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Showing posts from May, 2013

''World Immunization Week, 22–27 April 2013''

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Immunization averts an estimated 2-3 million deaths every year, providing protection from diphtheria, measles, pertussis (whooping cough), pneumonia, polio, rotavirus diarrhoea, rubella and tetanus. Yet, an estimated 22 million infants are not fully immunized with routine vaccines. There is an urgent need to better communicate the health benefits of vaccination and the dangers of not immunizing children.

........NEPAL...... The National Immunization Programme (at the time known as the Expanded Programme on Immunization - EPI) was initiated in 1979 in three districts with only two antigens (BCG and DPT) and was rapidly expanded to include all 75 districts with all six recommended antigens (BCG, DTP, OPV, and measles) by 1988. In 2003, with the support of the GAVI Alliance,monovalent Hepatitis B (HepB) vaccine was introduced, which was later administered as a single tetravalent (DPT-HepB) injection. In 2009, vaccination against Haemophilus influenzae type b was introduced through out th…

''Invest in the future. Defeat malaria''

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World Malaria Day, 25 April 2013


Over the last decade, the world has made major progress in the fight against malaria. Since 2000, malaria mortality rates have fallen by more than 25%, and 50 of the 99 countries with ongoing transmission are now on track to meet the 2015 World Health Assembly target of reducing incidence rates by more than 75%. A major scale-up of vector control interventions, together with increased access to diagnostic testing and quality-assured treatment, has been key to this progress.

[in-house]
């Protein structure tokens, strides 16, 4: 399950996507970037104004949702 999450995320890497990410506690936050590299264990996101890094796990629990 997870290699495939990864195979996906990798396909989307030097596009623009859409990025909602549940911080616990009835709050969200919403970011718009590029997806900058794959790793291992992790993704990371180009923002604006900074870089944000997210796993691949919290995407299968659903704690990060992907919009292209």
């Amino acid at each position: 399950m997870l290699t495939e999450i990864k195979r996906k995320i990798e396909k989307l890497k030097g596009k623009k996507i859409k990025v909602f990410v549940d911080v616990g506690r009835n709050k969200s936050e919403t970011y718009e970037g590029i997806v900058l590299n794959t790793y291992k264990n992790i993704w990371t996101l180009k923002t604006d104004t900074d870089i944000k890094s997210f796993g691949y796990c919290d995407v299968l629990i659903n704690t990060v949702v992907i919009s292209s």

But we are not there yet. Malaria still kills an estimated 660 000 people worldwide, mainly children under five years of age in sub-Saharan Africa. Every year, more than 200 million cases occur; most of these cases are never tested or registered. A recent plateauing of international funding has slowed down progress, and emerging drug and insecticide resistance threaten to reverse recent gains.


If the world is to maintain and accelerate progress against malaria, in line with Millennium …

5 moments for hand hygiene

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1. before touching a patient, sick family member
2. before using clean, aseptic procedures
3. after exposure to body fluids such as blood, urine, diarrhoea
4. after touching a patient, sick family member
5. after touching the surroundings of a patient such as bed, bedside table


If you clean your hands after touching one patient and you touch another one immediately afterwards without touching anything else, you just need one hand hygiene action between the two patients. 


source: WHO